In 1980, writer David Dillon posed the question in a commentary published in Dallas magazine: "Why is Dallas architecture so bad?"
At the time, Dallas was at the height of a building boom, but in Dillon's eyes, new construction in the city did not have the best interests of the public at large at heart. The article launched Dillon's career as a critic of Dallas architecture for the Dallas Morning News, shaping the city's conversation about itself and in so doing, reshaping its landscape.
Eleven years after Dillon's death, a new book brings together some of his most important work. The collection, titled "The Open Ended City," is curated and edited by Kathryn Holliday. She is director of the David Dillon Center for Texas Architecture at the University of Texas at Arlington.
Holliday says Dillon hadn’t written much about architecture before his infamous piece was published, but he was able to capture people’s attention by comparing Dallas to other prominent cities like Houston or Atlanta.
“The amount of time he had taken to think about what other cities were doing and what Dallas could learn from them … really made that article stand the test of time,” Holliday says.
Dillon blamed Dallas’ bad architecture in part on developers such as Ray Nasher, who were more motivated by their pocketbook than public interest. Eventually, Dillon praised Nasher for switching his focus from private shopping malls to public spaces such as the Nasher Sculpture Center.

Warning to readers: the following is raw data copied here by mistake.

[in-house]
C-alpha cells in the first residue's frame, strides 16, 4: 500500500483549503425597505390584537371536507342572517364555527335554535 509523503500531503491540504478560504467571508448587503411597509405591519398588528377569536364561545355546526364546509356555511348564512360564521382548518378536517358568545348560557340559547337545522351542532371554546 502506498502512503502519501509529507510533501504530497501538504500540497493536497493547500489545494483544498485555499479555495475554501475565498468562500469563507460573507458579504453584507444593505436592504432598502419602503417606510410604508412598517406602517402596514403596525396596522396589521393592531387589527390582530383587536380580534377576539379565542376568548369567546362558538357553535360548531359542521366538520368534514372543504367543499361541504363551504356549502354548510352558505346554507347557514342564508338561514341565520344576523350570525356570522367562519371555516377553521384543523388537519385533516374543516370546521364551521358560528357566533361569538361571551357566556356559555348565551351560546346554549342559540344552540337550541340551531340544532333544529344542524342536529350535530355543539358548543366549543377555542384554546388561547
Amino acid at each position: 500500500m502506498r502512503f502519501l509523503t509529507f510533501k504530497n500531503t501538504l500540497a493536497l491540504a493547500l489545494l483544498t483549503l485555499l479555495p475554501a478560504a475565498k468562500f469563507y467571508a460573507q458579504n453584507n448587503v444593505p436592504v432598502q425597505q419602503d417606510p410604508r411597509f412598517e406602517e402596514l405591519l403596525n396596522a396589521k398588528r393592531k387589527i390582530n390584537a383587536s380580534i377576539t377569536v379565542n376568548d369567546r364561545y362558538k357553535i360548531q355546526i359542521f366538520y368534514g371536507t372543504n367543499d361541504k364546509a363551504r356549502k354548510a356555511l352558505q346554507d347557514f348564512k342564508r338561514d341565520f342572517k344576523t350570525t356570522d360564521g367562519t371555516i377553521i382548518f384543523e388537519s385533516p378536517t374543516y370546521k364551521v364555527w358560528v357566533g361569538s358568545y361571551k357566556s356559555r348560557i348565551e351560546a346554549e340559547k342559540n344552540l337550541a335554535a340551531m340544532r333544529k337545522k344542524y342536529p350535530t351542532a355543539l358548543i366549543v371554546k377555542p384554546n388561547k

“The role of the critic, as he saw it, was to call the people to task who had the money and had the power to make decisions, and asked them to do a better job,” Holliday says.
Dillon wrote over 1,000 articles in his 25-year career. As Holliday sifted through his work to compile the book, she noticed that the questions Dillon posed still resonate in current discussions about Dallas’ growth.
“I think one of the things that becomes very clear is how long it takes for decisions to be made that impact the city on a large scale,” Holliday says.
Holliday says Dillon’s impact is especially apparent in conversations between developers, policymakers and citizens about Dallas’ arts district and the development of the Trinity River.
“The questions that he asked about historic preservation, and how we treat our history, those are all the same questions that are still on the table,” Holliday says.
Though his writing did help change some developers’ minds, Holliday says Dillon was not trying to save Dallas architecture all by himself. Instead, he hoped to empower citizens to become involved in the decisions their cities make.
“His real goal is to educate everyone out there, all of the citizens, about what the choices are that citizens have – what their involvement can be in a process,” Holliday says.
Written by Sara Schleede.